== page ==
Turkey Permits First New Church in Nearly 100 Years–and Christians Reject It

Syriac Christians remain far from pleased because allotted property is actually a Catholic cemetery.

Three years after a Syrian Orthodox foundation applied to build a church in Istanbul, Turkey, the Greater Istanbul Municipality has granted them a large plot of land and a building permit.

The only catch? The land is actually a Latin Catholic graveyard.

Banner headlines in the Turkish media praised the early-December decision as "a first in the history of the Republic," declaring that never before had Turkey allowed a non-Muslim minority to build an official new house of worship. (Existing churches in Turkey predate the republic's founding in 1923.) Still, Syriac Christians were far from pleased because the land they were granted does not rightfully belong to the city.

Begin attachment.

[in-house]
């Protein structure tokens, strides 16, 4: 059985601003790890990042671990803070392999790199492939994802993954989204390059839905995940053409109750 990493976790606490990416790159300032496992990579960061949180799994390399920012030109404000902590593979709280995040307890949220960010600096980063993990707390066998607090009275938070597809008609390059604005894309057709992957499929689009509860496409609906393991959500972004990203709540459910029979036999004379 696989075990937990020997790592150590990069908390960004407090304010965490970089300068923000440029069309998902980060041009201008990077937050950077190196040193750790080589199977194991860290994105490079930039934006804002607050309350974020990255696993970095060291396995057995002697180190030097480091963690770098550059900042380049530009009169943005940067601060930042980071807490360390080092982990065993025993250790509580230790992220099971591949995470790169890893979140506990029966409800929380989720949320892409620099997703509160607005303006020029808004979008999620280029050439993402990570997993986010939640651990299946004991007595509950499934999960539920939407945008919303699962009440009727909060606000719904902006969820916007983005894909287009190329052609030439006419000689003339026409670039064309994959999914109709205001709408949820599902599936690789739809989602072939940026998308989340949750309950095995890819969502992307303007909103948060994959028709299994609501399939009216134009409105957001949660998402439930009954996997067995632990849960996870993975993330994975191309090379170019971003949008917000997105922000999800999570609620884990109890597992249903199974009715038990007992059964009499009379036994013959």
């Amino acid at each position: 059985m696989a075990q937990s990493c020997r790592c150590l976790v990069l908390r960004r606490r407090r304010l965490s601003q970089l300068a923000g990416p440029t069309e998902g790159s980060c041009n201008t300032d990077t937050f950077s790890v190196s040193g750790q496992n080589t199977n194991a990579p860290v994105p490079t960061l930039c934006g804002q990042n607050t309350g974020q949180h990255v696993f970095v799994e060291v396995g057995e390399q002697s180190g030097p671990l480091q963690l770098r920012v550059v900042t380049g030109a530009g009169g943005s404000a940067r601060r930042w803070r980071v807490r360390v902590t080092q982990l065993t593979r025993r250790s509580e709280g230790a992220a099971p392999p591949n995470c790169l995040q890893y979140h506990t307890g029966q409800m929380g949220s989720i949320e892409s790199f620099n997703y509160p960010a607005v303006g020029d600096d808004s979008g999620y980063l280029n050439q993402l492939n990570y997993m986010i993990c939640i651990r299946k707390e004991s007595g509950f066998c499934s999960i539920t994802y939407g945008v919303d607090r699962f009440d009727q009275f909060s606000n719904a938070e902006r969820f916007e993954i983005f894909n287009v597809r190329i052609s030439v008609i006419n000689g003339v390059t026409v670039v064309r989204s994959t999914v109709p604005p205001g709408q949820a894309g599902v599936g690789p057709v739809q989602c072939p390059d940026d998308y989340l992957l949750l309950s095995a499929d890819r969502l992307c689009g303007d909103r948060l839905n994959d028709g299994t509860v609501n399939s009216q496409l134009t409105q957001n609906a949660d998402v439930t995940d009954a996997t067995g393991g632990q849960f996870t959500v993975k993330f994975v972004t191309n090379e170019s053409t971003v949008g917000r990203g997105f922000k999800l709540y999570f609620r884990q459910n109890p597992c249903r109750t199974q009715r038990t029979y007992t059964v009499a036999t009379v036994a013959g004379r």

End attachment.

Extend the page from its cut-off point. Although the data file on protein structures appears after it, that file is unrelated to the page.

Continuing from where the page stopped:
"We don't want a Syriac church on top of a cemetery!" the website suryaniler.com stated. "This is a big scandal."

The graveyard had been donated back in 1868 to the Italian Catholic Church but was officially registered as Catholic property in 1936, although later confiscated in 1951 by Istanbul officials.

The Council of Europe's ...

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